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With a new administration in D.C., it's time to think outside of the box because passenger rail's survival just may depend on it

Tuesday, February 12, 2013

Random thoughts #9


  1. While it might serve as a contrarian viewpoint, I just couldn't agree with the writer that a Romney Administration plus a Republican Capitol Hill would have resulted in a logical transit solution. Three words: the Tea Party. That's right, had Mr. Lewyn's scenario played out, these anti-transit, anti-rail nutjobs would have run the show in D.C., not the more levelheaded folks.
  2. A public-private alternative to the current Washington-Hampton Roads service: Is it a joke or just practical? If Mr. Metcalf ever pulls it off, it'd be one of the biggest coups in the passenger rail industry. It would also provide Amtrak some competition in its own backyard--after all, the D.C.-Richmond-Hampton Roads is currently a southern extension of the Northeast Corridor. The likely route would result in Metcalf and Company contacting the route to a Virgin, a First Group, or even one of the European or Asian Express operators.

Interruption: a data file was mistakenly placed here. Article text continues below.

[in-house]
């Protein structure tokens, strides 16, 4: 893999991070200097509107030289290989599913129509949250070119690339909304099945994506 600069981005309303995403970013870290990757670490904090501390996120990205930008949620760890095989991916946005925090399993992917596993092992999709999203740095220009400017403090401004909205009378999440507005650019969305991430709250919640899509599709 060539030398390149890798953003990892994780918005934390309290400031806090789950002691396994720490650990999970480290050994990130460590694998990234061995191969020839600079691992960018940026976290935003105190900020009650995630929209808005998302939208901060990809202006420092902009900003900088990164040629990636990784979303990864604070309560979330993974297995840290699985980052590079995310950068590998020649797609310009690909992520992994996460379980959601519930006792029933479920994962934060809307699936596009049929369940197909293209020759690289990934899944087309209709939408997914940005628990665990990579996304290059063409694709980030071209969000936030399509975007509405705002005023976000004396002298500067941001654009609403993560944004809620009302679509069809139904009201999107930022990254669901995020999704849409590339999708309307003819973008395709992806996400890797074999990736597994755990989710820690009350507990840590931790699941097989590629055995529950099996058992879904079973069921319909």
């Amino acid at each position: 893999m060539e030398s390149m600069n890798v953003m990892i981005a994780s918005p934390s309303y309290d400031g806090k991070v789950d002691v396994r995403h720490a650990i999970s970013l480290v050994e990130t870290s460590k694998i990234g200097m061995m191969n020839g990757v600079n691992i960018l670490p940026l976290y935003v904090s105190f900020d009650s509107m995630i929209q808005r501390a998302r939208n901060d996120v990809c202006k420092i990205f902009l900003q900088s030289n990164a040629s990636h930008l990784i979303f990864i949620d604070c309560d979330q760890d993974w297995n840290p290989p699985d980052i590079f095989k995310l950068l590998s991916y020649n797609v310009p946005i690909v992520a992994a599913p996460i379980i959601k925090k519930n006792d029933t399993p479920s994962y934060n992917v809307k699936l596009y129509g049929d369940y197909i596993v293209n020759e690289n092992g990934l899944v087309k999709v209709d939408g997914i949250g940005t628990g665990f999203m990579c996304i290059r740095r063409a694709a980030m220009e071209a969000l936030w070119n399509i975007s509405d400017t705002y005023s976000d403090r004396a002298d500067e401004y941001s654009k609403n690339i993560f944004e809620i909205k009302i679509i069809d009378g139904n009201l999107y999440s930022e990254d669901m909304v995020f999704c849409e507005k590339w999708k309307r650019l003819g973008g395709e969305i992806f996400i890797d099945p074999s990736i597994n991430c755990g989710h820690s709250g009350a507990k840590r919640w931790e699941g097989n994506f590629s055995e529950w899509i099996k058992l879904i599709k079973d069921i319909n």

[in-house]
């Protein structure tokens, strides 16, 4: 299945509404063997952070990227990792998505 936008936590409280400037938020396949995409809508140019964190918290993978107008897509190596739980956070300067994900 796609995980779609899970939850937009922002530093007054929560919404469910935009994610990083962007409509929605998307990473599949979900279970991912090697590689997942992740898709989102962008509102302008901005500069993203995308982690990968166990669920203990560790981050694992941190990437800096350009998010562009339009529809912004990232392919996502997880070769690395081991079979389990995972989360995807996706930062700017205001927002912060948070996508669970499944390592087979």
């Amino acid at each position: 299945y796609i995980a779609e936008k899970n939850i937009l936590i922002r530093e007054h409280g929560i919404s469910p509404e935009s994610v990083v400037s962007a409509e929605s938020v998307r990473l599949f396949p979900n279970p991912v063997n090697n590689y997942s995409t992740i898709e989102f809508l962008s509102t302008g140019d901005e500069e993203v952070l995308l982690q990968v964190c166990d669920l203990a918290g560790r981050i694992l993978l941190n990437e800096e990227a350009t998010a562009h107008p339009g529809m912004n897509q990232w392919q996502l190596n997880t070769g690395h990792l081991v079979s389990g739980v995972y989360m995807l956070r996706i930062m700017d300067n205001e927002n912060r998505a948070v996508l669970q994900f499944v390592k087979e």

3. In the event that a state or pact of states decides to replace Amtrak as the operator of corridor service, Congress should extend PRIIA Section 209. The first reason is the equipment issue. For states that use Amtrak equipment, an extension would be better than playing tag with Amtrak. For example, if Veolia wins the contract for the Blue Water and the Pere Marquette routes, Amtrak would continue to operate the routes until Veolia and the state of Michigan worked out a deal to get brand new rolling stock. Second, the terms of passenger rail bidding and competition should be made clearer by extension/new legislation. Bidding should be handled by a new task force or the FRA with fair terms for every operator.

Tackling the Headlines 47

President of Mexico outlines plan to rejuvenate passenger rail service

The new president wants to produce two new rail routes.
Take: When it comes to Mexico, moribund only begins to describe its passenger rail system. The only two links are hundreds of miles apart and don't connect. This is only a baby step.

National Express wins German operating contract

Take: This franchising plan may be a preview of the future of corridor service here in America once PRIIA's effects kick in.